London, UK,
28
February
2016
|
22:30
Europe/London

Top ten films for engineers

according to Julian Walker, Group Corporate Affairs Director

With the movie awards season in full swing, I thought I would pick my top ten films for engineers.

And then I started researching this and found I had opened a veritable Pandora’s Box of trouble. So, as this is a light hearted initiative and I am not trying to pigeonhole anyone, or suggest anything, I focused my attention on films with engineering at the heart of their story and I have listed them in order of watch-ability (my own that is):

  1. Flight of the Phoenix (1965): Survivors from a plane crash in the Sahara set about to escape their dry fate by building a plane from the wreckage of their original. Nominated for two Oscars (best supporting actor and best film editing).
  2. Back to the Future (1985): Highly fictional. Highly unlikely. The flux capacitor is surely one of the great engineering achievements of all time (past, present and future). Won one of four Oscar nominations (effects).
  3. The Right Stuff (1983): Chronicling the engineering achievements from the first 15 years of America’s space programme. Won four out of eight Oscar nominations (sound, editing, effects and score).
  4. The Bridge on the River Kwai (1957): WWII prisoners of war are forced to build a railway bridge for the now notorious Burma-Siam railway by their captors as part of one of the most inhumane episodes of the war. Won seven out of eight Oscar nominations (best film, actor, director, screenplay, cinematography, film editing and musical score) and was nominated for another (best supporting actor).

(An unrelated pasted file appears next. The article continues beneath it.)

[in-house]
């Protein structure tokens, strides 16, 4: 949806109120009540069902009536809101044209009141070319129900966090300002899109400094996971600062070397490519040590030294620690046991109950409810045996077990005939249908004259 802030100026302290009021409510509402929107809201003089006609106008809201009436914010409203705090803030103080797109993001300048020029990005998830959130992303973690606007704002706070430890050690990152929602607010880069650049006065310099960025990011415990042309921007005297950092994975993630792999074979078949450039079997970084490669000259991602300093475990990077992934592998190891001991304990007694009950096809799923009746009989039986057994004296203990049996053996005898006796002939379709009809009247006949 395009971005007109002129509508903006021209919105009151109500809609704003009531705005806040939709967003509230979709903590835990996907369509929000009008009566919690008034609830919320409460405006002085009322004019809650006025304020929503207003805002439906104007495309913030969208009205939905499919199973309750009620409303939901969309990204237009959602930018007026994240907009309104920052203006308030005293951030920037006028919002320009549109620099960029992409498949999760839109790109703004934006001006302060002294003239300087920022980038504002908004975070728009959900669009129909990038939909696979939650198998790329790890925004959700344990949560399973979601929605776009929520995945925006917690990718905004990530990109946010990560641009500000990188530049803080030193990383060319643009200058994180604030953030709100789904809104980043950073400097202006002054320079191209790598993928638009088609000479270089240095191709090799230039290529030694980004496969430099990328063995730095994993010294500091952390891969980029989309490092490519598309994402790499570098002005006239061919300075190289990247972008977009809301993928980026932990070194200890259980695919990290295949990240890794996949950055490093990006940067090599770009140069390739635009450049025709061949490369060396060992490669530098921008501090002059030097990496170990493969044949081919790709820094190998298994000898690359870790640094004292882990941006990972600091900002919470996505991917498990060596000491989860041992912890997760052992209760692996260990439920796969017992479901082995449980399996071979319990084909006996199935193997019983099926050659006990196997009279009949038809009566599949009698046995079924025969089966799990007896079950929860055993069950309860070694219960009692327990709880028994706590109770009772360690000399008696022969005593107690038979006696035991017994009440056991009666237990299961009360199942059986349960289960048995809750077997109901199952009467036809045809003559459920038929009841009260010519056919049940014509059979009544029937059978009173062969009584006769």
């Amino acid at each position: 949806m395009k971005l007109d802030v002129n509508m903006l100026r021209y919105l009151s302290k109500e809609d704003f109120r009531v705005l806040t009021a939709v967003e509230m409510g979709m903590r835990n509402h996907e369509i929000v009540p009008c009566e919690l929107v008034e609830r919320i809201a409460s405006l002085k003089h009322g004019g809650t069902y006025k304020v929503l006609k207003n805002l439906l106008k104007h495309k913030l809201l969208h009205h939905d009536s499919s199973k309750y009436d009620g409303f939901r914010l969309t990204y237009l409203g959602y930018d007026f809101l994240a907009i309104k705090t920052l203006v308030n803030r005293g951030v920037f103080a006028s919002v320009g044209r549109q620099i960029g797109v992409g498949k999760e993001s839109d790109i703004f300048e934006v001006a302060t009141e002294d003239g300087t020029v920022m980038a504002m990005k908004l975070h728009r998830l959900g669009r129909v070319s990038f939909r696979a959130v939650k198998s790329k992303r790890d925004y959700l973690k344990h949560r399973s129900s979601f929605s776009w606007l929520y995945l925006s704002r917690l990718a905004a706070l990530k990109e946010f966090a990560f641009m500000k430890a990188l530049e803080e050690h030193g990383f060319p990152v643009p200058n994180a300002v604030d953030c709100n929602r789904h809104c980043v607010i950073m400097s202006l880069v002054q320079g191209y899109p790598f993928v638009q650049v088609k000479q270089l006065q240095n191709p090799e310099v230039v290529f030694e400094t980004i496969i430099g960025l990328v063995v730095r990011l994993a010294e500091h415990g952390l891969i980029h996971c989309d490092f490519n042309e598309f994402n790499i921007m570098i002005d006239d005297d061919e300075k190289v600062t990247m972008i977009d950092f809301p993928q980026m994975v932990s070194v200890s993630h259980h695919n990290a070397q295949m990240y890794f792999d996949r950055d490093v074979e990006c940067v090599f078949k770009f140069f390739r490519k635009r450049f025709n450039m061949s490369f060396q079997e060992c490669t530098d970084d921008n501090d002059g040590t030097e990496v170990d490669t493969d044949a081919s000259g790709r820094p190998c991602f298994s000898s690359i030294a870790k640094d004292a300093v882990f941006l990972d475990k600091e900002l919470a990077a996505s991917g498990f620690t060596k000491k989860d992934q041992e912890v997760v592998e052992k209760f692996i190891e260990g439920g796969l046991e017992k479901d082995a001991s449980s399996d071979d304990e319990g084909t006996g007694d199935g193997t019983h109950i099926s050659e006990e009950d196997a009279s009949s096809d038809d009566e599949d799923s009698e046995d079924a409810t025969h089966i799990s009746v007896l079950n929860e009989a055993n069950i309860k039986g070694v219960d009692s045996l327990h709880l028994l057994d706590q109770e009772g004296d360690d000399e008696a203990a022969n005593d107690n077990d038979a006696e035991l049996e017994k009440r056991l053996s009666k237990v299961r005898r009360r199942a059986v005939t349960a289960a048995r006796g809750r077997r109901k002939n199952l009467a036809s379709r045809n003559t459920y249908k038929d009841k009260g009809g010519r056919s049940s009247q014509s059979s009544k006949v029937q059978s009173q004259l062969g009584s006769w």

5. Jurassic Park (1993): Representing the whole series, for shear audacious engineering (genetic, civil, mechanical, biomedical, etc.). Won all three Oscar nods (sound, visual effects and sound editing).
  6. Apollo 13 (1995): NASA engineers had to pull off a four-day marathon to get the Astronauts home alive. Very few films depict engineers as heroes. Fewer are based off of the lives of living, breathing individuals. Won two out of nine Oscar nominations (sound and editing).
  7. October Sky (1999): Heart-warming true story of a coal miner’s son in 1950s America who is inspired to be a rocket scientist by the first Sputnik launch.
  8. Star Trek: First Contact (1996): Concerning the invention of the warp drive – without which we would have had life, but not as we know it. Did not win the Oscar for best make-up.
  9. The Manhattan Project (1986): A big schmaltzy this one where two students make an atomic bomb with plutonium stolen from a scientist dating the male student’s mother.
  10. The Terminator 2: Judgement Day (1991): OK – perhaps a little tenuous (hence the lowly position), but who wouldn’t like to engineer a cyborg made from liquid metal? Won four out of six Oscar nominations (sound, sound effects editing, visual effects and make-up).

By their nature, lists are highly subjective. So this is my selection and I hope you disagree with at least some of my choices and let me know your inclusions and reasoning.

Meet the blogger

Julian WalkerJulian has spent almost 30 years in corporate reputation management, in both senior in-house and consultancy positions. He has advised companies on all aspects of targeted business communications, from privatisations to cross-border mergers & acquisitions, ground-breaking debt and equity offerings to financial calendar and advertising/brand marketing. His broader business experience includes establishing and running successful companies, financial restructuring of not-for-profit organisations, and corporate/charity fund-raising.Julian is chairman of a youth-focused philanthropic investment fund and is author of The Cape Crusaders – about his experiences driving a Dennis fire engine from the northern-most tip of Europe to the southern-most point in Africa.